There’s been a lot of buzz in recent years about a graphic design software called Sketch. Early adopters swear it’s easier and faster than Photoshop. Some even argue it cuts production time in half. I decided to see for myself what this tool is capable of, so I downloaded a free trial of the current version, Sketch 3.4.4. Here are a couple things I learned:
The UI Is Nothing Like Photoshop
It lacks all the robust workspace essentials you see in Photoshop and definitely looks and feels like an Apple app. At first I was overwhelmed because I didn’t know where to begin due to the lack of familiarity. But the good news is it’s easy to learn because actions are intuitive and tools are labeled clearly.
Thankfully, the essential shortcut keys in Photoshop also work in Sketch, which makes it that much easier to navigate and command. Some of the neater shortcuts in Sketch include the ability to quickly tab through and rename layers (⌘ + R) and clone any color anywhere on your artboard with ease (Ctrl + C). Photoshop users can sympathize with me on just how tedious it can be to grab colors from different layers.
With a plugin manager like Sketch Toolbox, installing plugins is a breeze. There are so many plugins available to help streamline your work. For example, finding hundreds of profile avatars and coming up with fictitious names is tedious and time-consuming. Sketch Content Generator allows you to quickly generate placeholder content in seconds. I’ve installed several plugins from a curated list of useful plugins, and so far I’ve found them all very easy to use.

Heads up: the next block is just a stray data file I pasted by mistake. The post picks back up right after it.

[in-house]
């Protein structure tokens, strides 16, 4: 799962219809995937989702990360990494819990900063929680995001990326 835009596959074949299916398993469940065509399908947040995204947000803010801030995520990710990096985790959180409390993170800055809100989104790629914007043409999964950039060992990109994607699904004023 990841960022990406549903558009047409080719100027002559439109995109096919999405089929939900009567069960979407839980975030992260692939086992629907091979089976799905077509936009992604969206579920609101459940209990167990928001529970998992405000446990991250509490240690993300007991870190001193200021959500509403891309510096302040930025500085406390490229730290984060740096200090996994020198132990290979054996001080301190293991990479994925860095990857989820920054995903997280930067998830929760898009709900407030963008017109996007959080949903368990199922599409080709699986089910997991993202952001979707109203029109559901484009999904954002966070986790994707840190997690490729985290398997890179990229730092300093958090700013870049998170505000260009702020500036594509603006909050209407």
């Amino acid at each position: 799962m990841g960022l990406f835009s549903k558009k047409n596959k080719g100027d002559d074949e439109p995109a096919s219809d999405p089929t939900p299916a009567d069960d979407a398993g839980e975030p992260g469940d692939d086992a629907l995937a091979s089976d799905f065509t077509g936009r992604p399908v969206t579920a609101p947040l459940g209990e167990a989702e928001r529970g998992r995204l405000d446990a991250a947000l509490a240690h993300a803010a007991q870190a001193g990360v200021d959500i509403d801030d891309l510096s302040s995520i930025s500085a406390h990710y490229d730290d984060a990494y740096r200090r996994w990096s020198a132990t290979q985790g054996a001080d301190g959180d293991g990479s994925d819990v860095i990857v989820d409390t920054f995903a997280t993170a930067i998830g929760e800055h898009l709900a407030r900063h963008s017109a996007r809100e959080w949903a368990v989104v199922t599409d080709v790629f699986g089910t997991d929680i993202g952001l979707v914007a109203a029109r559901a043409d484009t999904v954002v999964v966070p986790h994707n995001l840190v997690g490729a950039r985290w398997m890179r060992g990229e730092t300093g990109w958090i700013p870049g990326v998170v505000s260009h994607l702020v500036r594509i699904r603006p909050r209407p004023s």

WYSIWYG (What You See Is What You Get)
As a designer, I’ve always struggled with the disappointment of handing off a final comp only to see a not-so-pixel-perfect design launched online months later. Sketch has solved this problem with CSS-centric styles and native text rendering. So fear not, your drop shadows and font weights will match your design perfectly.
What really sets Sketch apart from Photoshop is that all its shapes are vectors, making scalability extremely easy. Let’s face it: there are so many devices now, it’s a challenge to support the varying resolutions. Sketch lets you easily export for multiple resolutions like 2x for retina. This feature is a real game changer for me.
Worthy Photoshop Alternative
While I’m no Sketch expert yet, I am definitely a fan. Photoshop has been and continues to be a great design tool, but it wasn’t originally intended for user interface design. It has definitely evolved to be much more flexible and web friendly, but the legacy functionalities hinder it from truly being the best or easiest web design tool. I hope to continue to learn Sketch and become proficient enough to confidently use it for my day-to-day work.
Stay tuned for more on Sketch.